Banner Photo Credit: Farm & Food Care Saskatchewan
Hormones are naturally occurring in animals, humans and plants. They are used by the body to regulate bodily functions and behaviour.
In Canada, hormones have been safely used in beef cattle since the 1960s to direct growth toward muscle, rather than fat, which means less feed is needed for an animal to gain weight. This in turn means fewer resources like water, and fuel are needed for an animal to grow. Farmers choose to use hormones in beef cattle because they can safely raise their animals using fewer resources, which in turn decreases their environmental footprint and reduces cost.
Hormones are not used on pork or poultry production. In some countries, like the United States of America, growth hormone (somatotropin) is used in dairy cattle to increase milk production.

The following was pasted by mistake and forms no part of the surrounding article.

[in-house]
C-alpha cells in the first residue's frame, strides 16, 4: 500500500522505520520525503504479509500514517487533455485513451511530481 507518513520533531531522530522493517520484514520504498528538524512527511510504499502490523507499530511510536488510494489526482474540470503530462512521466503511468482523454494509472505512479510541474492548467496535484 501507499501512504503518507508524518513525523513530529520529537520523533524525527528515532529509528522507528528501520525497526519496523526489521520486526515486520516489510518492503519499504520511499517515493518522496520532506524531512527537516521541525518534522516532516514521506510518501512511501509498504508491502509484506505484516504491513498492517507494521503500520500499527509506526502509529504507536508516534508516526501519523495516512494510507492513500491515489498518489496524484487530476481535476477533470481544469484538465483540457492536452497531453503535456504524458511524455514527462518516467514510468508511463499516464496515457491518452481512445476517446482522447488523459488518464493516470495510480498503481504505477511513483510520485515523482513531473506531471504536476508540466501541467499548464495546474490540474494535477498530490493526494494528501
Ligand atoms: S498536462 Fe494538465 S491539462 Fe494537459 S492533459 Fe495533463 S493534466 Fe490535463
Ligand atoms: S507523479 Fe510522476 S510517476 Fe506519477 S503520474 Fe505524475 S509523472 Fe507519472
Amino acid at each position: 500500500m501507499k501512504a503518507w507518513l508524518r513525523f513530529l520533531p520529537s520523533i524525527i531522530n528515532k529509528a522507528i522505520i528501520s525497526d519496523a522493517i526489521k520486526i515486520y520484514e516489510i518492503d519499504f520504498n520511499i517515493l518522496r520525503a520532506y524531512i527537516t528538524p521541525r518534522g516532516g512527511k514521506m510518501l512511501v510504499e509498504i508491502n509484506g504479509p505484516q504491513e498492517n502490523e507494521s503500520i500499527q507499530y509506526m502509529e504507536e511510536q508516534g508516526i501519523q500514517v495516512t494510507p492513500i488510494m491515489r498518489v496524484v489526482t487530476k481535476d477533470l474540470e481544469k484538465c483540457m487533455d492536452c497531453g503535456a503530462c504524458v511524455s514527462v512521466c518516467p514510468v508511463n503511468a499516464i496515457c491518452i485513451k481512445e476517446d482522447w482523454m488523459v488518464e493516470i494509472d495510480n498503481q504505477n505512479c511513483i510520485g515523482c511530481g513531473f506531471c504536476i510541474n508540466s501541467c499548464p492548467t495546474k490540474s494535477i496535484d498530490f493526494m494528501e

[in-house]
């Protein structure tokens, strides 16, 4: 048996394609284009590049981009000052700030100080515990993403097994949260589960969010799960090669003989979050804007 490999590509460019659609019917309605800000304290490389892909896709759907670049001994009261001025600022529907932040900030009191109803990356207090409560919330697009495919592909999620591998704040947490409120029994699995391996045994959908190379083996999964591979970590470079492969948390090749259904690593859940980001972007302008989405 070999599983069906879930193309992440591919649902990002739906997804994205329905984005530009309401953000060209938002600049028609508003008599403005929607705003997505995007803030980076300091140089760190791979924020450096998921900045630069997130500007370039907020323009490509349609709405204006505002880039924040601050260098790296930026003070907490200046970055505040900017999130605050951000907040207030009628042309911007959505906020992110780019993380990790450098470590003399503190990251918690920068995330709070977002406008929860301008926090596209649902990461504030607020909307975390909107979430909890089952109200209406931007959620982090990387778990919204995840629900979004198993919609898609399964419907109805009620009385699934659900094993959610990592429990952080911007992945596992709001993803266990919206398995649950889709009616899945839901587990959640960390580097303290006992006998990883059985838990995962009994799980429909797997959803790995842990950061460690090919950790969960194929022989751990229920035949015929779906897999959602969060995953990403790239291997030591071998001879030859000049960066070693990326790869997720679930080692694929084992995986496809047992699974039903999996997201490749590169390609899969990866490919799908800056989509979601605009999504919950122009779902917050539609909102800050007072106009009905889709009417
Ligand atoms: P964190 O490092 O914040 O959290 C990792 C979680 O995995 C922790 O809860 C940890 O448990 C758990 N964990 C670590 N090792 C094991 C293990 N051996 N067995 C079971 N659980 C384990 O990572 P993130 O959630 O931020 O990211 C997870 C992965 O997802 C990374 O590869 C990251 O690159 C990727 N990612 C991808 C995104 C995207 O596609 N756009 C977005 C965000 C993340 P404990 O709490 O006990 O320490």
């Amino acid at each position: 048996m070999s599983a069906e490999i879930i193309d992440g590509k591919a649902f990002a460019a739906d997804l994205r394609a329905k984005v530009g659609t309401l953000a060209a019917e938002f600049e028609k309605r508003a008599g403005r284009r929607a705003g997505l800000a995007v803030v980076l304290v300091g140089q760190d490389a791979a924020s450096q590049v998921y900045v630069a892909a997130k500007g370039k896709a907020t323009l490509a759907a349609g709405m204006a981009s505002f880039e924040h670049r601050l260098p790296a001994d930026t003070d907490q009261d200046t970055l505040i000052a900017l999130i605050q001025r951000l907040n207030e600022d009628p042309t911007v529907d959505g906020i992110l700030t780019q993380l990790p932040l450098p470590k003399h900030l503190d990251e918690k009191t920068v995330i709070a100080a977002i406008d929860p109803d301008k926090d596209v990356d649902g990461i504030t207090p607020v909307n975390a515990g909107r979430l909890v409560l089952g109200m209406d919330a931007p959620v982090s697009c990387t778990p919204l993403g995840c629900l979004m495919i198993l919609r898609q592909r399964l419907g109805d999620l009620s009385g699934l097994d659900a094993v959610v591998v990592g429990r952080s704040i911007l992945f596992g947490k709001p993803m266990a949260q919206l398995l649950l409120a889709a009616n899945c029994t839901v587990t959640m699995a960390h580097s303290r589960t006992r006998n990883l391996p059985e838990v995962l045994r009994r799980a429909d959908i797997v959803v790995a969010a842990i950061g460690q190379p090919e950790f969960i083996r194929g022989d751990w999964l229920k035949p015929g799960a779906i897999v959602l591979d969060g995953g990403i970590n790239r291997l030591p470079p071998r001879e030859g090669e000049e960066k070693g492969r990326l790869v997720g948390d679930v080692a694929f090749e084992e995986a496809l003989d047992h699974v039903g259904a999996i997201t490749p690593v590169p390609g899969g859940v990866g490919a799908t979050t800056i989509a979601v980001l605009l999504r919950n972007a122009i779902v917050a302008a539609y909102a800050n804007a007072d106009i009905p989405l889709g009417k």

No documented harmful or negative effects have ever been reported in people after consuming meat from animals treated with any hormone or hormone-like substances, when used according to the product label. In fact, the use of hormones in some classes of cattle can positively impact animal welfare by reducing aggressive behaviour.
The use of hormones in livestock production is considered safe by a number of independent, scientific organizations including:
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